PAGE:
The Malaria Burden

More than a century after the discovery by Alphonse Laveran of the one-cell plasmodium parasite which causes malaria, it continues to defy the efforts of scientists to deal it a lethal blow, while the affluent part of the world looks on with ever increasing frustration. 50% of the world’s population is at risk of malaria related suffering, severe illness and death, with Africa accounting for 86% of cases. Deaths are now close to one million annually worldwide, and with a child dying of malaria every 30 seconds in Africa, the burden has become intolerable, especially for the countries in Africa where malaria is endemic. The most lethal of the four types of human malaria – Plasmodium falciparum – is common in Sub-Saharan Africa, which is also home to the most efficient, and therefore deadly, species of mosquito, responsible for transmitting malaria.

The severe economic impact on the over 100 countries - among the poorest in the world - where malaria is endemic cannot be underestimated. The investment needed to merely control malaria effectively is beyond their reach. Funding the search for safe, efficacious, affordable vaccines, seen as the viable long term solution is not possible without the affluent part of the world. Added to the above is the loss in economic growth due to illness and premature death, and more indirectly is the huge impact on human resources, i.e. absenteeism in school and permanent neurological damage affecting children’s ability to acquire knowledge, thereby hampering their social development.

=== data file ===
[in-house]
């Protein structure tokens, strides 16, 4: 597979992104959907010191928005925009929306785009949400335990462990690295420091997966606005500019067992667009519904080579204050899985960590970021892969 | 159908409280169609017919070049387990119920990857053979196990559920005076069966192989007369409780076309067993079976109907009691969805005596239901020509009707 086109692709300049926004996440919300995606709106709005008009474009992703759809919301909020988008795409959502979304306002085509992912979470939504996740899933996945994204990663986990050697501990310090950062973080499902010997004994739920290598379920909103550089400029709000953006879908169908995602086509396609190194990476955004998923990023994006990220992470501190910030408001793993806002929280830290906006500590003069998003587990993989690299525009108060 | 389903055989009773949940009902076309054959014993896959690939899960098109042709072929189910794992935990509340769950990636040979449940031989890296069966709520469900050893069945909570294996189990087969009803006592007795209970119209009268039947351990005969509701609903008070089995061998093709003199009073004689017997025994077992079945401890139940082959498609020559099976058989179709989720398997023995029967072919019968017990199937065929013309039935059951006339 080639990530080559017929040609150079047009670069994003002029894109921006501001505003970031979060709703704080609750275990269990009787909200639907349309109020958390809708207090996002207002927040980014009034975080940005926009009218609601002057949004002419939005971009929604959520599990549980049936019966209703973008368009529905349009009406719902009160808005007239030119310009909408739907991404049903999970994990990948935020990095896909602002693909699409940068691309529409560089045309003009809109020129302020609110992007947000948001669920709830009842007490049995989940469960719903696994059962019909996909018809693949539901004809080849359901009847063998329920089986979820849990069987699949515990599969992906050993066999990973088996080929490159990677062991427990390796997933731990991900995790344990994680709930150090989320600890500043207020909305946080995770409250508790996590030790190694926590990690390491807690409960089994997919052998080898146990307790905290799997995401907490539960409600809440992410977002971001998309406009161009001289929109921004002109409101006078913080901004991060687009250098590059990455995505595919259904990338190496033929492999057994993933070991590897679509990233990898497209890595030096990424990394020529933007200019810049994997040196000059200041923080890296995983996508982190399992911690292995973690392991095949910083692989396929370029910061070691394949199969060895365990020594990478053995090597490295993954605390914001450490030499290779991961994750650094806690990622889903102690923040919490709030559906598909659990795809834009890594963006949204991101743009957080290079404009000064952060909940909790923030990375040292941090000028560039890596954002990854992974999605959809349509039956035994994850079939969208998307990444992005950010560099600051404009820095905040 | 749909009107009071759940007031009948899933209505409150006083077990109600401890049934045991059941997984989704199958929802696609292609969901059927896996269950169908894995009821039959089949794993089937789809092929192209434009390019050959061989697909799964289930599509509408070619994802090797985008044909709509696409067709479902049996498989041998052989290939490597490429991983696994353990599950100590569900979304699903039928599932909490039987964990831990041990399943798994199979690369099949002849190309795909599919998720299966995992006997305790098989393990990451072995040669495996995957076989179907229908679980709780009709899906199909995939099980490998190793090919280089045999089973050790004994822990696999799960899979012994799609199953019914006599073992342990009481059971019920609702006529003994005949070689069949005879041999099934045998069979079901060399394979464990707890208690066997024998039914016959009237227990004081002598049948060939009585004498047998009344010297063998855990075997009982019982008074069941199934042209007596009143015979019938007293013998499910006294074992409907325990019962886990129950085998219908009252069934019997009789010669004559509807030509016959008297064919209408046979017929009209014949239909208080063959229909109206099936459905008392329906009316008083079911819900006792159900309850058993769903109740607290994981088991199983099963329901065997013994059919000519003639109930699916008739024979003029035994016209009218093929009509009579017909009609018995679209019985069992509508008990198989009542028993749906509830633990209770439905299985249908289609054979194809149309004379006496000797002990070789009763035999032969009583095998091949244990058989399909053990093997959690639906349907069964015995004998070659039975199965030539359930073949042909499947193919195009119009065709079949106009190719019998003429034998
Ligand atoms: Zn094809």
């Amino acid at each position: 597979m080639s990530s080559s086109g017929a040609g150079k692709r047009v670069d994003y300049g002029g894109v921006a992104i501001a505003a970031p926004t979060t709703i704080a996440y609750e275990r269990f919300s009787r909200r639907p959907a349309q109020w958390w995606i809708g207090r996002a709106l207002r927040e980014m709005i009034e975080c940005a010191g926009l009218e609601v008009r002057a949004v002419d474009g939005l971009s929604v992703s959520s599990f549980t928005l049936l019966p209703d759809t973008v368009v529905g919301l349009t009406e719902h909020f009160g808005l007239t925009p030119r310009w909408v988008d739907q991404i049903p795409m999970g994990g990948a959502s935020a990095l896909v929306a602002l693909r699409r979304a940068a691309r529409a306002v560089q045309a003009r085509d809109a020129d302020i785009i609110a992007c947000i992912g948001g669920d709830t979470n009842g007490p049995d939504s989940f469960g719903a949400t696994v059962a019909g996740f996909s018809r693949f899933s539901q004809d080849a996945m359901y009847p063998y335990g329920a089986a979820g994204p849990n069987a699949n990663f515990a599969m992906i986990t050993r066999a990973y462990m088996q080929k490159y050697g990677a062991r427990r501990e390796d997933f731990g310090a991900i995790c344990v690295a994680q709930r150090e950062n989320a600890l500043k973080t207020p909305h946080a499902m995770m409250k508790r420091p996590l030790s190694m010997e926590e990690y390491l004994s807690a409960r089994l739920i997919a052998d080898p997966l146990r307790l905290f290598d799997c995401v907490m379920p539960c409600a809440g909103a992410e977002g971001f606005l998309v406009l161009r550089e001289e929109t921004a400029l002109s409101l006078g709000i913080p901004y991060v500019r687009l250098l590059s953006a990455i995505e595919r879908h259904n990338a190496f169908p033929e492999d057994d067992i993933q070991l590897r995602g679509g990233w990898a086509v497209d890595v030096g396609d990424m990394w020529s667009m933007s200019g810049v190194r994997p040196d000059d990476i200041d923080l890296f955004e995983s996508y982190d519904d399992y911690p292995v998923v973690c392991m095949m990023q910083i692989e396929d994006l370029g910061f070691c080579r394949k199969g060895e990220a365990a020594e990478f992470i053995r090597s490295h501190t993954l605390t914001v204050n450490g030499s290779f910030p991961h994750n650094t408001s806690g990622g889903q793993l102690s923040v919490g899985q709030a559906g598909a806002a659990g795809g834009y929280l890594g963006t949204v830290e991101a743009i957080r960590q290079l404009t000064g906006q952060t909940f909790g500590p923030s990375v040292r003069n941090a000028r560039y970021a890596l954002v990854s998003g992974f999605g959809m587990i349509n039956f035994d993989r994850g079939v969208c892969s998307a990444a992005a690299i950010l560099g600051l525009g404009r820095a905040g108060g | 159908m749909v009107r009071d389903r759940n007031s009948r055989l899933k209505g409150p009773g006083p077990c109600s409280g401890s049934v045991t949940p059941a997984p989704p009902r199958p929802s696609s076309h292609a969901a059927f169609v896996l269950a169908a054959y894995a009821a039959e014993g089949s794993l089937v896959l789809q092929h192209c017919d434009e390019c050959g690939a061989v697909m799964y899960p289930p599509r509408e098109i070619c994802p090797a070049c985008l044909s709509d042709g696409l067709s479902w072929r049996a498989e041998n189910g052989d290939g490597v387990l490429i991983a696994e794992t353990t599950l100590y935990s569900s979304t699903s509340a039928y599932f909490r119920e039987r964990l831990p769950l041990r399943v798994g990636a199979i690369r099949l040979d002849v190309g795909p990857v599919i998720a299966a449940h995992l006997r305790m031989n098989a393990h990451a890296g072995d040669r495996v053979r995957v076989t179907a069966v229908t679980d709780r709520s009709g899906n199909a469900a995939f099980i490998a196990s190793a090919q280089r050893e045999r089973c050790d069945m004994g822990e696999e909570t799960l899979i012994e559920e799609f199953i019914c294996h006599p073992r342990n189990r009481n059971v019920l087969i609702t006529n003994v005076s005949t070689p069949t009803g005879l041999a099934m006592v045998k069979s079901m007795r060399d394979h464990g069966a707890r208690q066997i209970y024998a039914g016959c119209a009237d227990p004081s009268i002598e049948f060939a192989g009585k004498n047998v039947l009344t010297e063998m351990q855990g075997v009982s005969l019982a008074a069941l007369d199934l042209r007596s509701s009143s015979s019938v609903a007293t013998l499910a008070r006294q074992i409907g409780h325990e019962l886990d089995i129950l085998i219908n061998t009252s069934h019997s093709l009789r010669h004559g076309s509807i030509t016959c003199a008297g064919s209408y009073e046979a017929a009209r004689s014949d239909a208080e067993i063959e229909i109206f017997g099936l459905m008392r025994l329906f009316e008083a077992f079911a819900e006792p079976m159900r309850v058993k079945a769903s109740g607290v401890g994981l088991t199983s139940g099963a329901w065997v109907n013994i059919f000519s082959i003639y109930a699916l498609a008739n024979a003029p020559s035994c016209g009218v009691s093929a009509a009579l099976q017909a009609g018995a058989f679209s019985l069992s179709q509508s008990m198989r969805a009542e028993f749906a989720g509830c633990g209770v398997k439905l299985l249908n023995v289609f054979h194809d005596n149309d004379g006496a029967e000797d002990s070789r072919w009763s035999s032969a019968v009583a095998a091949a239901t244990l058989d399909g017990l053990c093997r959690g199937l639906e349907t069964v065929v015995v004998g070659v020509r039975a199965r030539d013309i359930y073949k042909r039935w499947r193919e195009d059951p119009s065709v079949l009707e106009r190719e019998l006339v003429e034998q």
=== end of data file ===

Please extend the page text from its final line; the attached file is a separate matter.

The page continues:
Growing political commitment by African leaders is starting to take effect and Country Strategic Plans have been developed in more than half the malaria-endemic countries. However, the number of available insecticidal nets in Africa is still far below the need in most countries, and although the procurement of ant-malaria medicines has increased sharply in recent years, access to treatment is still inadequate.

In the light of the United Nations’ Millennium Development Goals, the European Commission and several governmental development agencies have committed themselves to reducing the burden of poverty-related diseases, including malaria, which is on an almost unhindered march in countries where eradication is not feasible.

We in the affluent part of the world have an ethical and moral obligation to turn the tide of malaria. Saving the lives of the most vulnerable group in Africa, the children, will have a direct positive impact on the economic growth of the continent as a whole, thus reducing the need for economic and other forms of aid from donor countries.